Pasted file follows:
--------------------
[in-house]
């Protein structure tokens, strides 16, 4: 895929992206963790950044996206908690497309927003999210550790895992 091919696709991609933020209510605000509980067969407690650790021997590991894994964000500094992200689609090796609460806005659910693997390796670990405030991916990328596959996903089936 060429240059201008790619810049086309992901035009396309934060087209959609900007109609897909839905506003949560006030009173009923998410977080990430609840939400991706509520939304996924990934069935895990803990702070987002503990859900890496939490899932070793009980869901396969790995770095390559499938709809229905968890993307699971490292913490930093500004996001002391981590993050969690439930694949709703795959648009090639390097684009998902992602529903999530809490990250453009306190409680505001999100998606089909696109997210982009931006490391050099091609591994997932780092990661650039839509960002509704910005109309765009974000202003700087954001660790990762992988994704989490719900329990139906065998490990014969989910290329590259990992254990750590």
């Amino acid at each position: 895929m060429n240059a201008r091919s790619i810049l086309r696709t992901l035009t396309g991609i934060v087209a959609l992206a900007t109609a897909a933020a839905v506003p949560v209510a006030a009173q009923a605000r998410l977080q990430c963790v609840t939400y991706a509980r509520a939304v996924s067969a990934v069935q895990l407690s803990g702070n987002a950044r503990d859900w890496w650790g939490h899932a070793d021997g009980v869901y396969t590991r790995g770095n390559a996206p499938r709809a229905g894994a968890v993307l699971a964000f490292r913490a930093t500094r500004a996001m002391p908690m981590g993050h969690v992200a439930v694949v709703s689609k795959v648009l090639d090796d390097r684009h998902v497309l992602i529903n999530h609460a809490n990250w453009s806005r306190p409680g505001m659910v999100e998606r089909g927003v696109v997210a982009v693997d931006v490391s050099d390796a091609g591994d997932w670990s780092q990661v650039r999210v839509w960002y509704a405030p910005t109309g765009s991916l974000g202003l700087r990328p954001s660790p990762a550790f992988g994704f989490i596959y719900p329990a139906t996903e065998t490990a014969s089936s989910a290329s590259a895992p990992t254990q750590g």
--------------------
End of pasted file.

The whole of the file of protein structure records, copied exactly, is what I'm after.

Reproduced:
[in-house]
């Protein structure tokens, strides 16, 4: 895929992206963790950044996206908690497309927003999210550790895992 091919696709991609933020209510605000509980067969407690650790021997590991894994964000500094992200689609090796609460806005659910693997390796670990405030991916990328596959996903089936 060429240059201008790619810049086309992901035009396309934060087209959609900007109609897909839905506003949560006030009173009923998410977080990430609840939400991706509520939304996924990934069935895990803990702070987002503990859900890496939490899932070793009980869901396969790995770095390559499938709809229905968890993307699971490292913490930093500004996001002391981590993050969690439930694949709703795959648009090639390097684009998902992602529903999530809490990250453009306190409680505001999100998606089909696109997210982009931006490391050099091609591994997932780092990661650039839509960002509704910005109309765009974000202003700087954001660790990762992988994704989490719900329990139906065998490990014969989910290329590259990992254990750590």
């Amino acid at each position: 895929m060429n240059a201008r091919s790619i810049l086309r696709t992901l035009t396309g991609i934060v087209a959609l992206a900007t109609a897909a933020a839905v506003p949560v209510a006030a009173q009923a605000r998410l977080q990430c963790v609840t939400y991706a509980r509520a939304v996924s067969a990934v069935q895990l407690s803990g702070n987002a950044r503990d859900w890496w650790g939490h899932a070793d021997g009980v869901y396969t590991r790995g770095n390559a996206p499938r709809a229905g894994a968890v993307l699971a964000f490292r913490a930093t500094r500004a996001m002391p908690m981590g993050h969690v992200a439930v694949v709703s689609k795959v648009l090639d090796d390097r684009h998902v497309l992602i529903n999530h609460a809490n990250w453009s806005r306190p409680g505001m659910v999100e998606r089909g927003v696109v997210a982009v693997d931006v490391s050099d390796a091609g591994d997932w670990s780092q990661v650039r999210v839509w960002y509704a405030p910005t109309g765009s991916l974000g202003l700087r990328p954001s660790p990762a550790f992988g994704f989490i596959y719900p329990a139906t996903e065998t490990a014969s089936s989910a290329s590259a895992p990992t254990q750590g």